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I want to pass a SOQL query to a page, or have the users enter it on the page themselves, process it, and then display results in a table.

Biggest problem is displaying the results, as VF dynamic binding only seems to be working one level deep, after that it gives null pointer exceptions (seems to be some bug in SF).

I have a dynamic main object with multiple related lists coming from the query, for example: user may be pulling a list of Accounts, with all related Contacts, and all related Opportunities. Here is an example query:

select id, name, BillingState, (select id, name, title from Contacts), (select id, amount from Opportunities) from Account where name like '%Corp%'

Another time, the query might be on a completely different parent object, like:

select id, name, accountId, (select id, Cost from OpportunityLineItems), (select id, name from Attachments) from Opportunitiy limit 20

It's not a problem parsing the field and object names from the query, but using dynamic binding for displaying those results in a table on a VF page is a nightmare, and is not working for me. Any ideas? or maybe you have seen VF code for this specific situation somewhere?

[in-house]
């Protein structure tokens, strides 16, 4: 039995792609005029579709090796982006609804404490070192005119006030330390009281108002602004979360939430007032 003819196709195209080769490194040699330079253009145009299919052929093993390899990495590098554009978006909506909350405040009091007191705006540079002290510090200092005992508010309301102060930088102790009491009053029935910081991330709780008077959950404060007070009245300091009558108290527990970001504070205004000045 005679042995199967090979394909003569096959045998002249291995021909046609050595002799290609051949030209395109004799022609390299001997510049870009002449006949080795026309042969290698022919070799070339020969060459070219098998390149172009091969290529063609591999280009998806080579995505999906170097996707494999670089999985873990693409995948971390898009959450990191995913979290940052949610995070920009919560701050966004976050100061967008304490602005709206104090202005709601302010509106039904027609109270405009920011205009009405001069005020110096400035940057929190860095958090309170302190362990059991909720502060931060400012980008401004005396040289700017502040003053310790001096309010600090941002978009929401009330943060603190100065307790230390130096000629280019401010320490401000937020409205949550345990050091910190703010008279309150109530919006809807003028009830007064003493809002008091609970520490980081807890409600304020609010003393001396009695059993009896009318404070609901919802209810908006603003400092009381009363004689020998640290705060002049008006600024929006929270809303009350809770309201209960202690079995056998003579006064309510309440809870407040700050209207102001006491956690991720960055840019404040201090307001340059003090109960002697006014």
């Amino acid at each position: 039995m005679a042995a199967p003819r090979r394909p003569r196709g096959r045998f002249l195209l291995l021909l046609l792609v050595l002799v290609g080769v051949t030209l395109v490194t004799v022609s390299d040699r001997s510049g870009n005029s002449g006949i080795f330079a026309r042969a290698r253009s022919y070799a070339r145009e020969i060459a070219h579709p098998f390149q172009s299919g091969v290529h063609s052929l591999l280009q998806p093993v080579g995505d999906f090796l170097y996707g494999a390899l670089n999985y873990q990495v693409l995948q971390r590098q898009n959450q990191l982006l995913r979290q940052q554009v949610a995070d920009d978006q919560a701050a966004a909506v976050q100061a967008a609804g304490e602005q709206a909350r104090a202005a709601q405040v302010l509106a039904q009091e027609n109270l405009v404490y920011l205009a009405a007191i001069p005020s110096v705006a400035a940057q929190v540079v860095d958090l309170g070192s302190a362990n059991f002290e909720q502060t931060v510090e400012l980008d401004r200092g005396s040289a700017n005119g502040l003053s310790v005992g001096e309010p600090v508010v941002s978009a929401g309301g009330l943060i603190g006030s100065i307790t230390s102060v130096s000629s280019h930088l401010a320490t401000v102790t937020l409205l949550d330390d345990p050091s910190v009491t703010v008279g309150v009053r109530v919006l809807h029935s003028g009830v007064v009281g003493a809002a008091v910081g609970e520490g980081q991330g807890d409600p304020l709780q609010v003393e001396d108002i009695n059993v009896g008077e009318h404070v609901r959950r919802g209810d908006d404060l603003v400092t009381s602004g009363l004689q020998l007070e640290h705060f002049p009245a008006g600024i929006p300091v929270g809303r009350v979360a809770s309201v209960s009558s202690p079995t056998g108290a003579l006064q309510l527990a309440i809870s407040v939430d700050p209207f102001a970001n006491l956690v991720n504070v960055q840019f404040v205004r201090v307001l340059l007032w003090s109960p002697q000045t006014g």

As a side note, below is the error i keep running into on the VF page when trying to use dynamic binding

Error: java.lang.NullPointerException
Error: null

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Which part of dynamic binding is not working? Might be helpful if you post part of the visualforce where you are binding. Are you binding the right way, would be in the form Object__c['ChildRelationships__r'] –  manubkk Jul 18 '12 at 8:08
    
I ended up using a wrapper class, per Adam's suggestion. Using dynamic binding by itself wouldn't do the trick. –  Kirill Yunussov Jul 18 '12 at 18:17

1 Answer 1

up vote 1 down vote accepted

In these situations I always rely on an object relational mapper pattern, or referred to simply as a wrapper class. For the trickier fields, what you wind up displaying are single level, class member abstractions rather than fields directly from the result of a SOQL statement. One benefit of this is that you can simply do a few SOQL calls, prepare the data in any way that will best support your page and then render it smoothly. The additional work of having this abstraction class pays off very well in the end - imo.

Here's a related post that shows exactly how to do this in Apex. In your case, you would extend on this example to add the values of multiple SObjects to one instance of this "ORM-style" class and then populate a list of instances of it from within Apex. This list of custom object instances becomes perfect food for Visualforce to consume.

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